In Struggling Spanish Town, Hopes of Reopening Mine Are Delayed
The original Rio- Tinto. Notice the Watermelons have shut this down like Astur’s project.
JPM-London Destablizing Global Capital Market With Prop Trading as Evil Jamie Thwarts Volcker Rule
Another Greek Icarus in flight. This devil holds all Americans hostage for his spec trades. Arrest him and Dimon and Masters. It always goes to London where if you destroy the USA, you get Knighted.
Europes Capital Flight
The euro area’s financial troubles appear to be flaring up again, as this week’s gyrations in the Spanish bond market show. In reality, they never went away. And judging from the flood of money moving across borders in the region, Europeans are increasingly losing faith that the currency union will hold together at all.
In recent months, even as markets seemed calm, sophisticated investors and regular depositors alike have been pulling euros out of struggling countries and depositing them in the banks of countries deemed relatively safe. Such moves indicate increasing concern that a financially strapped country might dump the euro and leave depositors holding devalued drachma, lira or pesetas.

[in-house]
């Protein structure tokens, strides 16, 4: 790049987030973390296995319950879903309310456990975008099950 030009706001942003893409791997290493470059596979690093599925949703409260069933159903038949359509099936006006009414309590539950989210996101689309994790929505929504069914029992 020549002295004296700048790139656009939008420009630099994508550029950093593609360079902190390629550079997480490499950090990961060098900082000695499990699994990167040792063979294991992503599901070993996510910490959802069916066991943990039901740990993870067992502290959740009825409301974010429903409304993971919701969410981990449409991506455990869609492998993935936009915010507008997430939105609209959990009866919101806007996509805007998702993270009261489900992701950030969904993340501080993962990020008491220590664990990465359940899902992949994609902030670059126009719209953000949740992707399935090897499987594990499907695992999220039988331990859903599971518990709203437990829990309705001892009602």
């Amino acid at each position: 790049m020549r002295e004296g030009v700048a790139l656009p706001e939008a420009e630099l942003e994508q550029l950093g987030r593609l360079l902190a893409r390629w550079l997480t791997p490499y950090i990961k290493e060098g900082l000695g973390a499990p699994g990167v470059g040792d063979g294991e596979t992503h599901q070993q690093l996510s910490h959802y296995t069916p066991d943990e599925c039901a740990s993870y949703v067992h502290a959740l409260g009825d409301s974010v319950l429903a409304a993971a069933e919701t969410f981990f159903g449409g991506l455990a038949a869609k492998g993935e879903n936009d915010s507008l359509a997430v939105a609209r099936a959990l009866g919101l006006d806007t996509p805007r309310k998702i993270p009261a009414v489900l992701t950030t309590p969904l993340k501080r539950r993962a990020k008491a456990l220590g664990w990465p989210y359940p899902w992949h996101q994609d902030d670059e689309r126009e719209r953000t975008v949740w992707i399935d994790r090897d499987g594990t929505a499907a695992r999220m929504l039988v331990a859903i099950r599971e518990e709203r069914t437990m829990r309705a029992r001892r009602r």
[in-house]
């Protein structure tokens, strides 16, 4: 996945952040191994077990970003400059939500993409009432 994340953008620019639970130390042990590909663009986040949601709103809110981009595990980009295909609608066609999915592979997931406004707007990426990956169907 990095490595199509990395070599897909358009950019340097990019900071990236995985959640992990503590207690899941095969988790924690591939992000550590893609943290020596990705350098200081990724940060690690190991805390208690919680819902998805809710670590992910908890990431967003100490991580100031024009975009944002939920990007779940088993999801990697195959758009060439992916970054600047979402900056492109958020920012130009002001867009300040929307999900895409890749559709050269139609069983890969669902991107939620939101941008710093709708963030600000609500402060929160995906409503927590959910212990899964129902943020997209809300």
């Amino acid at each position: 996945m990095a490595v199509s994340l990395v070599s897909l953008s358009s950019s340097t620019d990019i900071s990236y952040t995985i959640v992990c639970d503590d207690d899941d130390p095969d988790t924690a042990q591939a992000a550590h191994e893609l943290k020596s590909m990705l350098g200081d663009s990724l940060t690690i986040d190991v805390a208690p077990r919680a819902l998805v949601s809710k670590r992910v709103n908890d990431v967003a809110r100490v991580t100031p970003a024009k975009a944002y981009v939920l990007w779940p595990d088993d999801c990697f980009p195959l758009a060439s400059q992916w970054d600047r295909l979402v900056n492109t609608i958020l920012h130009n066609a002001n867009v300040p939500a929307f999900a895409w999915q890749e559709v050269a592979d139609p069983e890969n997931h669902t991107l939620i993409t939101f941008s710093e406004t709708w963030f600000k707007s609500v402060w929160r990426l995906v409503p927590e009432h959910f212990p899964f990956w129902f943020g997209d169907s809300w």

The flows are tough to quantify, but they can be estimated by parsing the balance sheets of euro-area central banks. When money moves from one country to another, the central bank of the receiving sovereign must lend an offsetting amount to its counterpart in the source country — a mechanism that keeps the currency union’s accounts in balance. The Bank of Spain, for example, ends up owing the Bundesbank when Spanish depositors move their euros to German banks. By looking at the changes in such cross-border claims, we can figure out how much money is leaving which euro nation and where it’s going.
This analysis suggests that capital flight is happening on a scale unprecedented in the euro era — mainly from Spain and Italy to Germany, the Netherlands and Luxembourg (see chart). In March alone, about 65 billion euros left Spain for other euro- zone countries. In the seven months through February, the relevant debts of the central banks of Spain and Italy increased by 155 billion euros and 180 billion euros, respectively. Over the same period, the central banks of Germany, the Netherlands and Luxembourg saw their corresponding credits to other euro- area central banks grow by about 360 billion euros.
The seven-month increase is about double the previous 17- month rise, and brings the three safe-haven countries’ combined loans to other central banks to 789 billion euros, their highest point on record. In essence, the central banks of the three countries — and, by proxy, their taxpayers — have agreed to make good on about 789 billion euros that were once the responsibility of Italy, Spain, Greece and others.